I hate cleaning. But I like things to be clean. My partner and I have a deal that I do the writing while he does the housework. But we both have demanding day jobs and spending so much more time in the home since the pandemic started made the situation so much worse. Like everyone else, we’ve been getting all of our food delivered, whether ready-made or as groceries. But that also meant a lot more cleaning. Around the beginning of the year, a friend of ours talked about hiring a part-time housekeeper, and turns out, she had space for us as well. So, since March, she’s been cleaning here once a week and life is so much better for it.

The thing is, getting help like this can feel hard. Especially for women, there’s this thought that you’re not good enough if you can’t keep your home clean and looking pretty. And I am here to say that is complete and utter bullshit. But knowing that doesn’t help the irrational guilt.

But the fact is sometimes we need help. Hell, sometimes we even just want it. And it’s a good thing. Society runs on people acknowledging that they need each other to make their lives worthwhile. We help each other in ways big and small. It’s important to let other people help you and to help others in turn.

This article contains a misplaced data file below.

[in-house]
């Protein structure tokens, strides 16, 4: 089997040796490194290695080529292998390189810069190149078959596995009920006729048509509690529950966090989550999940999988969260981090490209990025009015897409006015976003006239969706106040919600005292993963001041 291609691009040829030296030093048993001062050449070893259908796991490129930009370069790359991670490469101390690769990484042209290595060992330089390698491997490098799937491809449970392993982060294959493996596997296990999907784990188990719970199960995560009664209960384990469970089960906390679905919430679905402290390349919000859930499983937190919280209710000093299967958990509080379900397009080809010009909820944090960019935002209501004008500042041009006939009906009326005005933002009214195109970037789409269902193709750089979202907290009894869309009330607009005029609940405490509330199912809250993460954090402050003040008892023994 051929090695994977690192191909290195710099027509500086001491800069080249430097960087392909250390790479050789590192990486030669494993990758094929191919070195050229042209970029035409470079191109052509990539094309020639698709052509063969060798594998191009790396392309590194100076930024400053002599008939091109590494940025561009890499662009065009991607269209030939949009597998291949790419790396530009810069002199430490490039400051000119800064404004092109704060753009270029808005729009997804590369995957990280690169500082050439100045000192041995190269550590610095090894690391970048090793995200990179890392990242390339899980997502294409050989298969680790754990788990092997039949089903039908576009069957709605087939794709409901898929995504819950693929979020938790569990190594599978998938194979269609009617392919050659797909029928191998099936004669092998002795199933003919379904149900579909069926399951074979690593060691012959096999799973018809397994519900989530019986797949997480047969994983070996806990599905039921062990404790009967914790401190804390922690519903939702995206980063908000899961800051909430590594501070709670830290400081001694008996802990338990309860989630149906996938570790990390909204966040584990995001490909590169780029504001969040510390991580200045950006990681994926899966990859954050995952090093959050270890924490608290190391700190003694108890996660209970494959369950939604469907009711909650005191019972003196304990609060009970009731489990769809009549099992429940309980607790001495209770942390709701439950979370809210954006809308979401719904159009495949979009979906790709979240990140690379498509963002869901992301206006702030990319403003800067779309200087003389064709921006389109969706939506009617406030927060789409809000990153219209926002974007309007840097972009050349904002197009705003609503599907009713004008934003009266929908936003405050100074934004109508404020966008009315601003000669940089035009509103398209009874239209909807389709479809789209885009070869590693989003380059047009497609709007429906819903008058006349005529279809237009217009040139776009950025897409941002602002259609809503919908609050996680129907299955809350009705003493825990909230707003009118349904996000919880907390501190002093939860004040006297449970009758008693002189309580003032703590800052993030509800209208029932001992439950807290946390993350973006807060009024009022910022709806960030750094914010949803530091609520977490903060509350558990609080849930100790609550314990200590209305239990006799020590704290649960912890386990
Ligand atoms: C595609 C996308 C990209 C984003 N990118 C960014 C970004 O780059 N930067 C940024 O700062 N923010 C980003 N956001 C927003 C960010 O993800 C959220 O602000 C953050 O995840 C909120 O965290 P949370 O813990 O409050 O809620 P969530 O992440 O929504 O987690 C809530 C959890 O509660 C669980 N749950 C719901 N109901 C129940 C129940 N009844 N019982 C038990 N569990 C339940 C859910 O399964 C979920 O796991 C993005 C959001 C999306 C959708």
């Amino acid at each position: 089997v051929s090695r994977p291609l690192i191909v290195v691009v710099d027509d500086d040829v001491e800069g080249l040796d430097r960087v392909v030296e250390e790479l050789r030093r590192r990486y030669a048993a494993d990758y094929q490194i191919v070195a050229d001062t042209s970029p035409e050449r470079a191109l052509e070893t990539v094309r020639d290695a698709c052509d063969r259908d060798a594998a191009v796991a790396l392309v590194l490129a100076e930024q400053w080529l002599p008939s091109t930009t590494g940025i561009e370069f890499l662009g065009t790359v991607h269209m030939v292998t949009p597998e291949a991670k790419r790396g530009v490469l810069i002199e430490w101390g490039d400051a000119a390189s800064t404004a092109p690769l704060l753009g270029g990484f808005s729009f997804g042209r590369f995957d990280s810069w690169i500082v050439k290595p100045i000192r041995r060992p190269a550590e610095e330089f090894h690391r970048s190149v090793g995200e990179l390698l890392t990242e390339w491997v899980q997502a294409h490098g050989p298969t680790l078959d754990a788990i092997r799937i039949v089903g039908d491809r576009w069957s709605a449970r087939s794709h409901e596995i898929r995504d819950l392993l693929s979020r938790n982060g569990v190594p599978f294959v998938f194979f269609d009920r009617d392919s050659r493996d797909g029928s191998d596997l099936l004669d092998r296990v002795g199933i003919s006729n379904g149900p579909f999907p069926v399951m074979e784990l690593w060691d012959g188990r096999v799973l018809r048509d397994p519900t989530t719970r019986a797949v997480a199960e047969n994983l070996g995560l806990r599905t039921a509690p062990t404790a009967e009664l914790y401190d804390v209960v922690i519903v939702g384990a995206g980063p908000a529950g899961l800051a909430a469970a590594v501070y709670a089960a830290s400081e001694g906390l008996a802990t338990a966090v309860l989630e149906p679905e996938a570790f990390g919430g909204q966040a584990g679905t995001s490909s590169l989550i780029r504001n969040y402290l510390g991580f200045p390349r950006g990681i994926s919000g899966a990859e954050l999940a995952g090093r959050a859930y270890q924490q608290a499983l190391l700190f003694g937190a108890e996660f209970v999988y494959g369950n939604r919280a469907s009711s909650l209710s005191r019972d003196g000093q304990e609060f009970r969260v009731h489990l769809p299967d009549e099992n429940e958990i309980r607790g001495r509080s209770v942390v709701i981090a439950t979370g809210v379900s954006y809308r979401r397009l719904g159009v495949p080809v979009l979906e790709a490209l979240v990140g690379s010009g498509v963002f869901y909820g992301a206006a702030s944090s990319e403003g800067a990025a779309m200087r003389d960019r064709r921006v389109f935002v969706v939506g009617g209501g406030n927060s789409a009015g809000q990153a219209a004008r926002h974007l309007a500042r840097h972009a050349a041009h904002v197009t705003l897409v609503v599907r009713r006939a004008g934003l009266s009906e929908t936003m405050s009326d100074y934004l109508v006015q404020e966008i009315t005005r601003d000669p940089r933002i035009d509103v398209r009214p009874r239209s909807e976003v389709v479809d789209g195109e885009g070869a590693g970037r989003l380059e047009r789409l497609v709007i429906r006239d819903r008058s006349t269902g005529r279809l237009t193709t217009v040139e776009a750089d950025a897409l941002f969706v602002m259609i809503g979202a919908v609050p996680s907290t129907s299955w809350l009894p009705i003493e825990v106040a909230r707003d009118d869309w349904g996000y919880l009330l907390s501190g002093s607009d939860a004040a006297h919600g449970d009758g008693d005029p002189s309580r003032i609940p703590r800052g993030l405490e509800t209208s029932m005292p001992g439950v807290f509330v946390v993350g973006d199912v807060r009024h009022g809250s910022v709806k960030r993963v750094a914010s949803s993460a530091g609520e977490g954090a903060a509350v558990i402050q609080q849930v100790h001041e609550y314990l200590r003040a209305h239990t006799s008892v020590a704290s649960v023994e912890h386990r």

“Do you know where ‘policeman’ comes from, sir? … ‘Polis’ used to mean ‘city’,” said Carrot. “That’s what policeman means: ‘a man for the city’. Not many people knew that. The word ‘polite’ comes from ‘polis’, too. It used to mean the proper behaviour from someone living in a city.”

Terry Pratchett – Men at Arms

This maxim, of course, goes double when you actually need the help, not just want it. There’s nothing shameful about accepting help. There’s nothing shameful about asking for help. And sometimes, when you’re very lucky, you can be the one giving the help in turn.